Many people building MAME cabinets design and build their own controller boards, and build them into the cabinet. Even if I'd decided to build my own, I would have favored building it as a separate unit so it can be lifted off the cabinet and replaced with other control boards as needed, and so it could be more easily accessed for repairs and such. Just as it ended up with the prefab one I bought from mameroom.net, in fact. But I decided that building that would have taken me a huge amount of time, with all the fiddling with electronics that are pushing the edge of my skill. Plus if there's anywhere I want things precisely machined into perfect alignment and positioning, where I will know it works just right, it's the controls. They're the heart of a MAME system, the real reason you're not just playing on your laptop. So I decided it was worth paying a bit more for a professionally done controller board.
The one I bought has everything made precisely to my specifications, with my choice of colors. I went for a vivid, 80s-brash color scheme that also serves to make it more obvious which controls to use. The yellow joysticks go with their primary buttons in yellow; the orange buttons cluster together for Asteroids, even though they're separated; the white buttons are what control the games instead of being used in the games; etc.
So for this step I was just making the shelves on which it would sit, and be held at the correct angle; and a means of affixing them. The shelves are just two plain pieces of wood cut to size, sanded, and then affixed just like all the others. There's also a notch cut into the bottom edge of the back piece, where the cables feed through.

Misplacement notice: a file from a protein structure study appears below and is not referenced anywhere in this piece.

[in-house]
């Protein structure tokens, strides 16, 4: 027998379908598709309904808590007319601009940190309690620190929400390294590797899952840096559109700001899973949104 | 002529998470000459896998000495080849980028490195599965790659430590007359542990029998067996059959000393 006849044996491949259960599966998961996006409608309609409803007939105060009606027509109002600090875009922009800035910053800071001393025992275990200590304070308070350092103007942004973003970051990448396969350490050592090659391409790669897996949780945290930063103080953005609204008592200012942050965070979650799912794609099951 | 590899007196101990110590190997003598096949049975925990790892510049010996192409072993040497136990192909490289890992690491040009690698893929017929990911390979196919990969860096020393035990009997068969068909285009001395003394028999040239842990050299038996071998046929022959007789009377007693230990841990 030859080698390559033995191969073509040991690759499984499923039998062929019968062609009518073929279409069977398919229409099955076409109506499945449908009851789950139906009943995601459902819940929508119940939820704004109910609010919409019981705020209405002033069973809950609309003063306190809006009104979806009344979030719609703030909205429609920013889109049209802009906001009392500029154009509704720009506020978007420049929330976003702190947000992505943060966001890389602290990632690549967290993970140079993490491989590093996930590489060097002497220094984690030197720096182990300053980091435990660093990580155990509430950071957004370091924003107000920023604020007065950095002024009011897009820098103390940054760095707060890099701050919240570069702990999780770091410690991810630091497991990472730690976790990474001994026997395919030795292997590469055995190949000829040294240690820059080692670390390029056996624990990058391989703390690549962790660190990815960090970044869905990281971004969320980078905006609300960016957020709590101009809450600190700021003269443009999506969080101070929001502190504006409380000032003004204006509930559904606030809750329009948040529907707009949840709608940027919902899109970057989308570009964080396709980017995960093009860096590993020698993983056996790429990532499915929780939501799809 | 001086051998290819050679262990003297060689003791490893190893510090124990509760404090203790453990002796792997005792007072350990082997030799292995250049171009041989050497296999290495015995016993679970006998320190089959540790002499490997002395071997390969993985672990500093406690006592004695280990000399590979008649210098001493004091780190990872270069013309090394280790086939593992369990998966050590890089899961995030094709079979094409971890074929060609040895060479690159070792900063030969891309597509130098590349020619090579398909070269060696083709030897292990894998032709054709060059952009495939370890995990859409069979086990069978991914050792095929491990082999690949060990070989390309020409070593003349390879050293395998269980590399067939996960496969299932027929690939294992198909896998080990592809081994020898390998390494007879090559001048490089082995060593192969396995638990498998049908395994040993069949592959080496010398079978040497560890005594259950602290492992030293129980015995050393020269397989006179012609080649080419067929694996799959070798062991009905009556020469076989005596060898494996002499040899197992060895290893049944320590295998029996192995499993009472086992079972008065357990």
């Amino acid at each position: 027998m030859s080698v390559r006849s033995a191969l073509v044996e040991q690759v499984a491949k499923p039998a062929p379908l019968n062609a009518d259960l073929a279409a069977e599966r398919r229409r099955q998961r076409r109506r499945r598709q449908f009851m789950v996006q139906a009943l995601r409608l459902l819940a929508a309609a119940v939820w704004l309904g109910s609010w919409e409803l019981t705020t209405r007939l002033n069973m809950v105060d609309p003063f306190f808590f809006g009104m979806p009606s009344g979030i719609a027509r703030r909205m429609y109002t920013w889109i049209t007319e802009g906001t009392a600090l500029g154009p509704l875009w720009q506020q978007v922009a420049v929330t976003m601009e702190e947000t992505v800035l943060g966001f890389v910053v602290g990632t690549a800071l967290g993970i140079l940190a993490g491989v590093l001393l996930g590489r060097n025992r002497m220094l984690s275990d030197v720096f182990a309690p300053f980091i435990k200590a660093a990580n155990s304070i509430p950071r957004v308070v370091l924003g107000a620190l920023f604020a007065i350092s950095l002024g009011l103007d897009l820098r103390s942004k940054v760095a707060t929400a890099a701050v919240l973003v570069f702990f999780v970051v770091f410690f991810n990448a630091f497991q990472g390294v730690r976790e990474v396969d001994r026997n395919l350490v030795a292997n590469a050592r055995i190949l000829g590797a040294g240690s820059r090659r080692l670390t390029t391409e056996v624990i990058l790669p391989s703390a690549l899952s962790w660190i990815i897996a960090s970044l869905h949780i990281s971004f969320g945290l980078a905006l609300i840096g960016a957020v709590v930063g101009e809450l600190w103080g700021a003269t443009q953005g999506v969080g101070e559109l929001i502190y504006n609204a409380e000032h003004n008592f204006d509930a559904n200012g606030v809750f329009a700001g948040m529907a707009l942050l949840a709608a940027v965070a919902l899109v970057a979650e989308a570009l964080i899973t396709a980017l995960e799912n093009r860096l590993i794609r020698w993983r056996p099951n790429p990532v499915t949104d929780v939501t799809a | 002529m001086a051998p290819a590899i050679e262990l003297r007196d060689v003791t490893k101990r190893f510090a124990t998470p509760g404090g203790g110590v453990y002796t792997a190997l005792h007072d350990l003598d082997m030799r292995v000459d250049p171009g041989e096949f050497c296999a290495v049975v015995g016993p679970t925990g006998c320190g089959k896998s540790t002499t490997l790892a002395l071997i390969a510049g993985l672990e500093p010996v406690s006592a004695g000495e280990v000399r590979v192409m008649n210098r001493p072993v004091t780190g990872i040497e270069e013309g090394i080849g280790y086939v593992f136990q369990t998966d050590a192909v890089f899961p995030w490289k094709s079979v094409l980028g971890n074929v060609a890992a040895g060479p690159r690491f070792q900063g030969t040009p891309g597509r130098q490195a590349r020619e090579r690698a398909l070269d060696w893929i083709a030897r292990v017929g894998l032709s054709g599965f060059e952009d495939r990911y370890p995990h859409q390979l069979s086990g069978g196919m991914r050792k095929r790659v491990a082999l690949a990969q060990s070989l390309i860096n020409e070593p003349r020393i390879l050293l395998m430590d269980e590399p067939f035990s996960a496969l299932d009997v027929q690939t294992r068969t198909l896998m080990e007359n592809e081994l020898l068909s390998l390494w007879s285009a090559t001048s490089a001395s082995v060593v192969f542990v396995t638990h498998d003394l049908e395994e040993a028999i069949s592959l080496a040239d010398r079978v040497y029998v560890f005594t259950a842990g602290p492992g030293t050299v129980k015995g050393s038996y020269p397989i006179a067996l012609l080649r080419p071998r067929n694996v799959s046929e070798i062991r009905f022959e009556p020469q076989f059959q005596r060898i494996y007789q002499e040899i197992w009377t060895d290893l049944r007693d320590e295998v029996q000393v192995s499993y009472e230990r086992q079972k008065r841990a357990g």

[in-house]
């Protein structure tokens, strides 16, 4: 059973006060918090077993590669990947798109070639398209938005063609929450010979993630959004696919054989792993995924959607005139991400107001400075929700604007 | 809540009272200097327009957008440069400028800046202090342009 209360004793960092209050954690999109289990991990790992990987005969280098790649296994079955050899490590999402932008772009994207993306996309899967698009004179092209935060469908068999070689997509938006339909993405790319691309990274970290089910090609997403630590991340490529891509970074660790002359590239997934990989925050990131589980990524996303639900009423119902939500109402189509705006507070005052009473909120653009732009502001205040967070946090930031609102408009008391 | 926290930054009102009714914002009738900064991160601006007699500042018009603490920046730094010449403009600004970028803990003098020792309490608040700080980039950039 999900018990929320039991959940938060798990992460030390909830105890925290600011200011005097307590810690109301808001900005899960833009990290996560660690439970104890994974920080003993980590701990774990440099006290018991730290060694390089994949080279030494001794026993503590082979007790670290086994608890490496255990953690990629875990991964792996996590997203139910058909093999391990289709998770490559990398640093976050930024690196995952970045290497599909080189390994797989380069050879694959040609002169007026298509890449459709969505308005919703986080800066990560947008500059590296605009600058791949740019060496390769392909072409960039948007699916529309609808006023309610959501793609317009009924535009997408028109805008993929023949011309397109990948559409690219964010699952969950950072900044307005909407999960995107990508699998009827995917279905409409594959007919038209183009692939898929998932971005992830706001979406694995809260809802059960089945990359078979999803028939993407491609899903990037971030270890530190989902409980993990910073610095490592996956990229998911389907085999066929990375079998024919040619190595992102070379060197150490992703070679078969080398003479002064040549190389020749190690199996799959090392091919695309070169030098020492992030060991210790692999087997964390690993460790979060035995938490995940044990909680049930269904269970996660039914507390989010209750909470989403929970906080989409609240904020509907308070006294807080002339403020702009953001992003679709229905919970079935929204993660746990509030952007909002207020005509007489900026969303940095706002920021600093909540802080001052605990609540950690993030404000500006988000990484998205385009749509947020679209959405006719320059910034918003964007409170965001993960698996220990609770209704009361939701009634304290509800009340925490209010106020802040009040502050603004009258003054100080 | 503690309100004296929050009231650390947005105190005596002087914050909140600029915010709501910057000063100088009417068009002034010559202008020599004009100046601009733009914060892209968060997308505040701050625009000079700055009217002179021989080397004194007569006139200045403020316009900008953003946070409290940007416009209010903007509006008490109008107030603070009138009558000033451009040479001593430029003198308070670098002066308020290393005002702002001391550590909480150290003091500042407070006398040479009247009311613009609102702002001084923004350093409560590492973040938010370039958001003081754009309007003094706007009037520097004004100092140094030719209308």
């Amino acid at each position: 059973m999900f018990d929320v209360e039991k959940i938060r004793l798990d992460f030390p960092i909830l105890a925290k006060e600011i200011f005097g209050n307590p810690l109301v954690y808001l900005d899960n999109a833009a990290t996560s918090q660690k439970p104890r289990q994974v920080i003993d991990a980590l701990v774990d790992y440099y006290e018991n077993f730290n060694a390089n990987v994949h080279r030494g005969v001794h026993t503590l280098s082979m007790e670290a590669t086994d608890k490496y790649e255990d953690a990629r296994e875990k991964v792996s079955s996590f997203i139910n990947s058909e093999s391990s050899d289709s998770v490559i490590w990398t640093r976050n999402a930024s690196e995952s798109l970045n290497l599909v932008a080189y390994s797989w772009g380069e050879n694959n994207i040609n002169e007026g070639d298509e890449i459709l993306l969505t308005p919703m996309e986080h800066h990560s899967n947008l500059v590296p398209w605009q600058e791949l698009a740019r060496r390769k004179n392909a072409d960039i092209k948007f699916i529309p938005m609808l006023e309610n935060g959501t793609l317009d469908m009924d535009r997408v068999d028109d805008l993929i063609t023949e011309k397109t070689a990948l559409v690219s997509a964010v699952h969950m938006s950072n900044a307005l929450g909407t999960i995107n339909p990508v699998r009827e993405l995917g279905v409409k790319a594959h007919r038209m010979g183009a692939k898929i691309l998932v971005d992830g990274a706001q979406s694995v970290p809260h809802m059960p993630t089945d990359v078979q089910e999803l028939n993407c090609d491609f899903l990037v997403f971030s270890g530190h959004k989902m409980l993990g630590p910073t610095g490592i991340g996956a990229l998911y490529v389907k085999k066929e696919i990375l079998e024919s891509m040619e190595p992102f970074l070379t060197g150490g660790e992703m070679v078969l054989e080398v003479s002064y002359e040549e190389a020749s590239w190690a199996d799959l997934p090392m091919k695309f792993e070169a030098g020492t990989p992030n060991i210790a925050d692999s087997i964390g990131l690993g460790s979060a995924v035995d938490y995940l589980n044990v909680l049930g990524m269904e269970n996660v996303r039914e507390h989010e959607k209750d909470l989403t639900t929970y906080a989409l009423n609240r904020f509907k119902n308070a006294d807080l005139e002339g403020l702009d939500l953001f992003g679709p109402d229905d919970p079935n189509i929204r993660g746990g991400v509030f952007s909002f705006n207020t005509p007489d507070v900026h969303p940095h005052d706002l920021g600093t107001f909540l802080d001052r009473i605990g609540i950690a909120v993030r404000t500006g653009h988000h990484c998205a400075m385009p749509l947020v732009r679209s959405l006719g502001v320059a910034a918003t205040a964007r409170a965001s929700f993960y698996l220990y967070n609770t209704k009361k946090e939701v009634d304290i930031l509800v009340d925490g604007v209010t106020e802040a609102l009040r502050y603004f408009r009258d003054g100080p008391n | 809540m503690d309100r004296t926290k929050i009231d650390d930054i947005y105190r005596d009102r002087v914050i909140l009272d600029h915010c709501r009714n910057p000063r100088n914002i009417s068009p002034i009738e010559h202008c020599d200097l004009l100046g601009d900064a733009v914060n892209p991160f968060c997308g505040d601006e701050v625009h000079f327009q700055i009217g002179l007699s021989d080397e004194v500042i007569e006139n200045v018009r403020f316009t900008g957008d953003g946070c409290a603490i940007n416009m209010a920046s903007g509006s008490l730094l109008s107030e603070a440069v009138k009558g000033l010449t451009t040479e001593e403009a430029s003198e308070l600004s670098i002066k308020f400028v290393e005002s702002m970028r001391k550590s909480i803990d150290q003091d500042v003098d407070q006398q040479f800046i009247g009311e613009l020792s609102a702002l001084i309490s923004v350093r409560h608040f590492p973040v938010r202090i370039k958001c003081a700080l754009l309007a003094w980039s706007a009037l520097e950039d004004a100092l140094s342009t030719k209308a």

My initial plan for holding the board in place while still allowing it to be easily lifted off and moved or replaced involved some L-brackets sticking out to the side, and panhead-screws drilled flush into the bottom of the control board which would sit in the holes in the brackets. But it didn't work that well. Making sure the panhead screws weren't so prominent that you couldn't still put the controller on a table meant they didn't hold well in the brackets. I ended up removing all of that.
Instead, I took one of the thin strips of edging that were included in the cheap poster frame I'd purchased, and cut it as long as the width of the cabinet. Carefully bending it, I drilled holes and then set screws to affix it to the bottom edge of the controller board shelf, positioned so the controller would sit snug against it when it was snug against the back shelf.
This was a somewhat provisional Plan B and I wasn't sure how it would work. Would I always feel like the controller board would slip over the edge if nudged too hard and end up falling off? So far it seems to hold pretty securely. If that plastic strip ever feels like it won't hold, I can remove it and replace it with something higher. But for now, the controller board sits securely, and yet can be lifted right up and off. Someday I might build or buy another board for racing games, and then I can just switch between them pretty easily.